Welcome to SiliconCompiler’s Documentation!

SiliconCompiler is an open source build system that automates translation from source code to silicon.

Getting Started

If you’re a user who would like to get started using SiliconCompiler to automate your design prototyping and experiment with optimizing different steps, hop on over to tool Installation, followed by the Quickstart guide to get a quick tutorial on the run experience. Anchor yourself with the Glossary and FAQ and by searching through the Reference Manual.

If you’re a developer who’s interested in adding functionality in addition to using the tool as-is to run hardware design flows, you may also be interested in the Developer Manual. Also, please consider Contributing modules.


Silicon had an enormous positive impact on the world over the last 50 years and it is a social imperative that we surf the exponential Moore’s Law as long as possible. Extreme hardware specialization is the only viable path for extending the current exponential electronics improvement trajectory indefinitely, but the path is currently blocked by the high engineering effort of chip design.

Hardware specialization for a long tail of future applications will require the creation of completely automated end-to-end compilers that are orders of magnitude faster than today’s tools. The enormity of these challenges means single machine execution and monolithic single company efforts are unlikely to be sufficient. In this work, we take a distributed systems approach to compilers, with the goal of creating infrastructure that scales to thousands of developers and millions of servers.

Our Approach

The SiliconCompiler project is based on a standardized data Schema that supports orthogonal combinations of design, tools, and Process Design Kits (PDKs). The schema design philosophy is to “make the complex possible while keeping the simple simple”.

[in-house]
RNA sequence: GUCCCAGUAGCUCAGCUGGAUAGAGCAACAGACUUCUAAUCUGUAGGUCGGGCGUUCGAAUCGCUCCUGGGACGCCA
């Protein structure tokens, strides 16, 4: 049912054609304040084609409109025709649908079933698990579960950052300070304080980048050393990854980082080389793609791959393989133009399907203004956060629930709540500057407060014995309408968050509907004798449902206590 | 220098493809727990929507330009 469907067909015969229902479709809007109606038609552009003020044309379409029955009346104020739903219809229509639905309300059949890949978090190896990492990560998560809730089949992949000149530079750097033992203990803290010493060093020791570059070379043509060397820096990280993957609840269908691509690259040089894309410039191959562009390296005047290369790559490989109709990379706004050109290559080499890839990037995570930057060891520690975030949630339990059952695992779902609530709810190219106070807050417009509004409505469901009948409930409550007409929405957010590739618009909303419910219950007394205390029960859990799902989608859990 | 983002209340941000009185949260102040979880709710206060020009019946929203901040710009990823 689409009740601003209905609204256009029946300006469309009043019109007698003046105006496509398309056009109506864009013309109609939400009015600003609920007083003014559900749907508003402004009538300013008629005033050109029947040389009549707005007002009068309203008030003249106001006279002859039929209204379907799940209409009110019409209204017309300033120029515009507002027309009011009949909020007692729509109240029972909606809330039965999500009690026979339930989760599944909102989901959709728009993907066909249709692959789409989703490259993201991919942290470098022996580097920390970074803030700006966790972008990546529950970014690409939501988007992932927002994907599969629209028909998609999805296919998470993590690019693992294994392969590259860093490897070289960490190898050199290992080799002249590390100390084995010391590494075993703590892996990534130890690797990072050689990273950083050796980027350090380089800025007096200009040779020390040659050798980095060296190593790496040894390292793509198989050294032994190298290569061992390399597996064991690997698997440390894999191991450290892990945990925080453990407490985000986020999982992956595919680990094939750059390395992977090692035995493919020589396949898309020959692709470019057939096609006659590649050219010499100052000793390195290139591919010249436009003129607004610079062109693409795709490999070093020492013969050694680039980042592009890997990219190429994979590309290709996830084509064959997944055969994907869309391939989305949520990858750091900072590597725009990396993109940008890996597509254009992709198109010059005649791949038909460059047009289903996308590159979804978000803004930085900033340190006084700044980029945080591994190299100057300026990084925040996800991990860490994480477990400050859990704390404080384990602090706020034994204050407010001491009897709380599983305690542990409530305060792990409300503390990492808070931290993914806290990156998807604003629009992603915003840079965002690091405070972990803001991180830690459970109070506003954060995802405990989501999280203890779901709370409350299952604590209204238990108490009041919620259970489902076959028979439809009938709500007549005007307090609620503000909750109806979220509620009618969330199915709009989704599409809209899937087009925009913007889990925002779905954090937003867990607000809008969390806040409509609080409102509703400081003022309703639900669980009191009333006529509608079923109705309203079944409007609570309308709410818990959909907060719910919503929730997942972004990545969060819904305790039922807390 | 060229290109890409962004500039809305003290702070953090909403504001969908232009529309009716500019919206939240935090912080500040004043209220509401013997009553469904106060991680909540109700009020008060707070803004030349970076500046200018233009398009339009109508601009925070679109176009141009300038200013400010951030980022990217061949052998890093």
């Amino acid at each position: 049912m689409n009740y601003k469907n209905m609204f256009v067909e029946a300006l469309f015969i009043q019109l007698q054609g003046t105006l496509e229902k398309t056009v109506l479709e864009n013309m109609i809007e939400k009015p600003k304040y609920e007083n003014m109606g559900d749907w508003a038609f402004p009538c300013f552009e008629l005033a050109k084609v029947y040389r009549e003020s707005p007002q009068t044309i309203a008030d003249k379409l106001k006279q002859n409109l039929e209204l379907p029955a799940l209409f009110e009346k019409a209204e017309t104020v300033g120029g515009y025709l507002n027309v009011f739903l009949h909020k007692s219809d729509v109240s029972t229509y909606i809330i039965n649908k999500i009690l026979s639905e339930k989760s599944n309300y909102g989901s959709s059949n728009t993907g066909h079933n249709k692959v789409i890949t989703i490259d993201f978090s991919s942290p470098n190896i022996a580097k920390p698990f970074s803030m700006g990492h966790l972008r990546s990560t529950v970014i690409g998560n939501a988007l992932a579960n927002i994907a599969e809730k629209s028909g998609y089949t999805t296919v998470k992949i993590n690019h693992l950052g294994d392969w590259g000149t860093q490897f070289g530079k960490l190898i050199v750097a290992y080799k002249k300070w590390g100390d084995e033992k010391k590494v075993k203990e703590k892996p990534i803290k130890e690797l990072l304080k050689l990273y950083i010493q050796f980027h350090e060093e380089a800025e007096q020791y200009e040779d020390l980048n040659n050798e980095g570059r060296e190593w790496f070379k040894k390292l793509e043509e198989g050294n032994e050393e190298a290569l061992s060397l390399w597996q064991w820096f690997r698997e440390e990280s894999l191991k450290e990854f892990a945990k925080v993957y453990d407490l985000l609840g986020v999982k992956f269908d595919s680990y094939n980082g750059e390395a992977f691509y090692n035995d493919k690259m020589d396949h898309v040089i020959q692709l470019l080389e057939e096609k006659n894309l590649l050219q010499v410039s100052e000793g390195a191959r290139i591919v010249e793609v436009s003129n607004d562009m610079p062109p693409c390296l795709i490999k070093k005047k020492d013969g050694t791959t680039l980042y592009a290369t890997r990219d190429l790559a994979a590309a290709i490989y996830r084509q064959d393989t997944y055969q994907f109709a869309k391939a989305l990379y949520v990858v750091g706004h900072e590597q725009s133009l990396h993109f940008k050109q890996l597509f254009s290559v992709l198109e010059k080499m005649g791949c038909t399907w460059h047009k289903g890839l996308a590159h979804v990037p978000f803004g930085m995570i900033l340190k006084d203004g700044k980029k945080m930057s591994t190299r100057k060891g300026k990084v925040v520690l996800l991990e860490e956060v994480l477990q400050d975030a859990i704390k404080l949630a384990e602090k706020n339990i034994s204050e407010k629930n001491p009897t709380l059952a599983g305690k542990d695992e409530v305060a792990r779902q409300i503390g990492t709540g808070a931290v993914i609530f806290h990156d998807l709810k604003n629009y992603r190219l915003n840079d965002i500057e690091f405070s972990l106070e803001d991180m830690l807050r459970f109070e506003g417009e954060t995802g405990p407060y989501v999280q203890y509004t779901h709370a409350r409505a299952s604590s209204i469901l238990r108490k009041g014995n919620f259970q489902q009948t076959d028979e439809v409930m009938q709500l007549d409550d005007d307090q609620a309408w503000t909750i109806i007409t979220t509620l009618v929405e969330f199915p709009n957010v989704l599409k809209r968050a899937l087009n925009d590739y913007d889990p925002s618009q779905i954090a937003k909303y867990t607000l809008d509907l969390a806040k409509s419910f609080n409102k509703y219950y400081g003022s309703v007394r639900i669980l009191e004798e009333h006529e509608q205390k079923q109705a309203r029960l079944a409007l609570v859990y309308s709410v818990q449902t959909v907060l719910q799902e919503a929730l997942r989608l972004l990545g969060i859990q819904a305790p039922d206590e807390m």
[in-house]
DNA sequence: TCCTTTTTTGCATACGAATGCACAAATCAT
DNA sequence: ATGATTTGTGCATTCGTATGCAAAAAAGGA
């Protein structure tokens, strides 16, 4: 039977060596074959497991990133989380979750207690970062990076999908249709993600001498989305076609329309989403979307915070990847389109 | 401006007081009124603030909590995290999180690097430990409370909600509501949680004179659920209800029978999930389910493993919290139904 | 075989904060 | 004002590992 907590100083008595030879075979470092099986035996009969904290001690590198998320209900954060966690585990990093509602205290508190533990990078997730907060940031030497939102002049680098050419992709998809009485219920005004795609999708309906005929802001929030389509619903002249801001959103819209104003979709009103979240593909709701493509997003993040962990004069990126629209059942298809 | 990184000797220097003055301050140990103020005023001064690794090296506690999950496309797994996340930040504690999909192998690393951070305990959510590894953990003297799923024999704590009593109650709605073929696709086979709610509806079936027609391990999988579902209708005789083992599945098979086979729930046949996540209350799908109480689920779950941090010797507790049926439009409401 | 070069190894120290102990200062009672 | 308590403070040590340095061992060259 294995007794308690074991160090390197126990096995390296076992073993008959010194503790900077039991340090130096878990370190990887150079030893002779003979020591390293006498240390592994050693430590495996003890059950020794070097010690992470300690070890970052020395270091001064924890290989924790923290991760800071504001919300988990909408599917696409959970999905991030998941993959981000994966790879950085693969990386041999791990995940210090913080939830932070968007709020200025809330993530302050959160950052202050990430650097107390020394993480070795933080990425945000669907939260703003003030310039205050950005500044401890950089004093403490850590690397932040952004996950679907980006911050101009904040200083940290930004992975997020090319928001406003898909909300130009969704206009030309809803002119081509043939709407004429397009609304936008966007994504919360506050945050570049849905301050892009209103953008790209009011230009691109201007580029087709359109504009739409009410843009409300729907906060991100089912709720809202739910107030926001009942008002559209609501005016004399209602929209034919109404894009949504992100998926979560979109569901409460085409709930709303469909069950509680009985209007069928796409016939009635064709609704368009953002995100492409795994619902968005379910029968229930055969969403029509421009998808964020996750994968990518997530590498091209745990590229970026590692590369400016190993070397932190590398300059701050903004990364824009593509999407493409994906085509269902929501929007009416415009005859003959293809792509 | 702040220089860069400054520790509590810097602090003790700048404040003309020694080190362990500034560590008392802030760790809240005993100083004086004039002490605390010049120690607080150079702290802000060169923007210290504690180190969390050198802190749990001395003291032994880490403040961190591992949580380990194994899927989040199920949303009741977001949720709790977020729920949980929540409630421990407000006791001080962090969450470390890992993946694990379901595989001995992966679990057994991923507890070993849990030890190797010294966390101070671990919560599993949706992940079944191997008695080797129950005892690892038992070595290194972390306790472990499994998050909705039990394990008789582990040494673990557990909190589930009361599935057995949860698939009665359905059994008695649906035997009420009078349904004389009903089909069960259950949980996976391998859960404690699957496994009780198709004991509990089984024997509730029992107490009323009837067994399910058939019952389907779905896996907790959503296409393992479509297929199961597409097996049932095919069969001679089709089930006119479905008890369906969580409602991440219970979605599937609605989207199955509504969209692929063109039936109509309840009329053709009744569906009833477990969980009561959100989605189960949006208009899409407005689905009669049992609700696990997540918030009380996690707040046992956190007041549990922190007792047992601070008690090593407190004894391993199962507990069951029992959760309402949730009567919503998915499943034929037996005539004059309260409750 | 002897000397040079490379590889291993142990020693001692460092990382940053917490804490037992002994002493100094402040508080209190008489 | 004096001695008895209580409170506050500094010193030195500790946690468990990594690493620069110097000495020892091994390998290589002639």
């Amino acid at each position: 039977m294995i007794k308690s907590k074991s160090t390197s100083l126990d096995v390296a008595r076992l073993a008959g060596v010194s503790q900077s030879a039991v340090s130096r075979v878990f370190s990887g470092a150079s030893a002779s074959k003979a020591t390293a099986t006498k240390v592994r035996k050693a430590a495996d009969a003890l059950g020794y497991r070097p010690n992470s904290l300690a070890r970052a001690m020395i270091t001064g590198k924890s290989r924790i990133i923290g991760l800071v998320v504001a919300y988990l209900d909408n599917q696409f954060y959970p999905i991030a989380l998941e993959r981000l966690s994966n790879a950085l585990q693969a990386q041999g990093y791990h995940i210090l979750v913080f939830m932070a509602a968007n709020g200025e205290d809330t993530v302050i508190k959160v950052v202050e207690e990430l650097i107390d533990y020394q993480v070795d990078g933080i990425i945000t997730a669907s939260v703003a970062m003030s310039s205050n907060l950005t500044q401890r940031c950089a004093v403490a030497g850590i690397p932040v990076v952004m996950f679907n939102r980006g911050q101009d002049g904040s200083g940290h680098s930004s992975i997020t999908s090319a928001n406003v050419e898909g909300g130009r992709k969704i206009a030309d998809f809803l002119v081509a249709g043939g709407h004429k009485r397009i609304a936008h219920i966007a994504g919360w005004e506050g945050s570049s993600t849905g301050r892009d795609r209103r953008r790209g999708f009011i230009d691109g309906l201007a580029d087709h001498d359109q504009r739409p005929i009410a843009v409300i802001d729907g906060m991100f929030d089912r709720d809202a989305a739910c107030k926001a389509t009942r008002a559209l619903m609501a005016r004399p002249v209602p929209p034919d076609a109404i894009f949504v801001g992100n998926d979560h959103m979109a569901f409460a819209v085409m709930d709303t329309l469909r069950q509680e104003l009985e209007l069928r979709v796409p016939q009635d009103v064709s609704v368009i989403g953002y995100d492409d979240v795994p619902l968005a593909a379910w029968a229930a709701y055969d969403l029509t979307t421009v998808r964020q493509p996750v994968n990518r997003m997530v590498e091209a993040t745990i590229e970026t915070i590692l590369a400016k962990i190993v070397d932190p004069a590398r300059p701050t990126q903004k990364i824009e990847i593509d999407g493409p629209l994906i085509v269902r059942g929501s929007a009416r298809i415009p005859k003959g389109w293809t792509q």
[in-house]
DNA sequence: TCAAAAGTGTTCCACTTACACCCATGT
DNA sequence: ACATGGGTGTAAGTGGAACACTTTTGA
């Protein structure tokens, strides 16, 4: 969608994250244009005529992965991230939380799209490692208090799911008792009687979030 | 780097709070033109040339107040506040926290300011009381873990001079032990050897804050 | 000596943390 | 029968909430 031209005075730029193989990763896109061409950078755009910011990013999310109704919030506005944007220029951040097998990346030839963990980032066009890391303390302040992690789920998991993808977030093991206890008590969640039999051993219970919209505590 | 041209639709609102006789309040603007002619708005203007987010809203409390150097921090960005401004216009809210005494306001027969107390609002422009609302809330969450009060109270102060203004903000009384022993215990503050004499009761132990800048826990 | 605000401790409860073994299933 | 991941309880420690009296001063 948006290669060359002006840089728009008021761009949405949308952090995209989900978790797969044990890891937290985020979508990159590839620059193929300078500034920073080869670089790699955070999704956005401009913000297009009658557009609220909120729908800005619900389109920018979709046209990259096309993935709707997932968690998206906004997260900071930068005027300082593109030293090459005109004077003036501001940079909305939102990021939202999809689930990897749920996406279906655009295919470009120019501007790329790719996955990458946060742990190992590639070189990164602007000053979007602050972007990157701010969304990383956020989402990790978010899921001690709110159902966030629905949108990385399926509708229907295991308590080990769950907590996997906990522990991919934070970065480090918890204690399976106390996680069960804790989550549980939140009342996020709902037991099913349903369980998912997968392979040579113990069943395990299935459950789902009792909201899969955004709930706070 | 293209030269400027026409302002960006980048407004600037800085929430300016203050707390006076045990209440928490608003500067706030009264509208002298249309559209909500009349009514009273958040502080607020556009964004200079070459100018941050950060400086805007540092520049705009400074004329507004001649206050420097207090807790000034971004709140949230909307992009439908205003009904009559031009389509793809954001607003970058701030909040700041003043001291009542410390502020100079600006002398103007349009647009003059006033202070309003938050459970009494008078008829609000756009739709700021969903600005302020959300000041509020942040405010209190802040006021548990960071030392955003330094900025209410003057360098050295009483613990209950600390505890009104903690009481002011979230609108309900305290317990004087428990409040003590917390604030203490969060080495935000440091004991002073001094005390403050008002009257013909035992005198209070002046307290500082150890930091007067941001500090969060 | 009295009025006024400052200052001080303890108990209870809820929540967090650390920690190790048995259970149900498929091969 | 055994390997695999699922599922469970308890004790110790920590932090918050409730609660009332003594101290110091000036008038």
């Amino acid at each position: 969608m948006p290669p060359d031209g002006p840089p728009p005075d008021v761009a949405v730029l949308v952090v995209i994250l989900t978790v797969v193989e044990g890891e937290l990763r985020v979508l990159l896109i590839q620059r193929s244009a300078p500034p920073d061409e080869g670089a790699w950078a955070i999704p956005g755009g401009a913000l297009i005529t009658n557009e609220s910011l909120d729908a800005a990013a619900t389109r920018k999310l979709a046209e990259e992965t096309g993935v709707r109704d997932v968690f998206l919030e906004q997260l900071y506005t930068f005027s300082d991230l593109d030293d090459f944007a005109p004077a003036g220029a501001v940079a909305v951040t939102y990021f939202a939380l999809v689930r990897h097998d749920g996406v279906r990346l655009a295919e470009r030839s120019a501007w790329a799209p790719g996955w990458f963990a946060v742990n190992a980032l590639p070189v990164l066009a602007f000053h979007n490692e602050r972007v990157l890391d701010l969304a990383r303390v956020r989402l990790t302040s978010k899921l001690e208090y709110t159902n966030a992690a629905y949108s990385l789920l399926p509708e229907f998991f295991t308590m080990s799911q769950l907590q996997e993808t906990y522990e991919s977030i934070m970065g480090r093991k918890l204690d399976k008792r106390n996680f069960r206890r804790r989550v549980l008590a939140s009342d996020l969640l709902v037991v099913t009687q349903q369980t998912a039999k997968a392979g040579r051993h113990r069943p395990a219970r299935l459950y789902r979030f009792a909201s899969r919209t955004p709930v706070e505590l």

To simplify flow development, the project incorporates a simple object oriented Python API. The API includes abstracted set/get access to the Schema, a flowgraph based parallel programming model, and a suite of utility functions for compilation setup and metric tracking.

The expansive data schema, standardized plug-in interfaces, and built-in dynamic module search functionality enables SiliconCompiler to scale effectively to a large number of tools and PDKs. The open source Tool and PDK sections in the reference manual serves as a good starting point for folks who want to add their own PDKs and tools.

To further reduce design access barriers, the project also supports a client-server execution model that leverages the cloud to: 1) reduce tool installation barriers, 2) reduce the barrier to massively parallel elastic compute, and 3) address the NDA barrier for PDK and EDA tools.



SiliconCompiler project authors in chronological order: Andreas Olofsson, William Ransohoff, Noah Moroze, Zachary Yedidia, Massimiliano Giacometti, Kimia Talaei, Peter Gadfort, Aulihan Teng.

Reference Manual

Indices and tables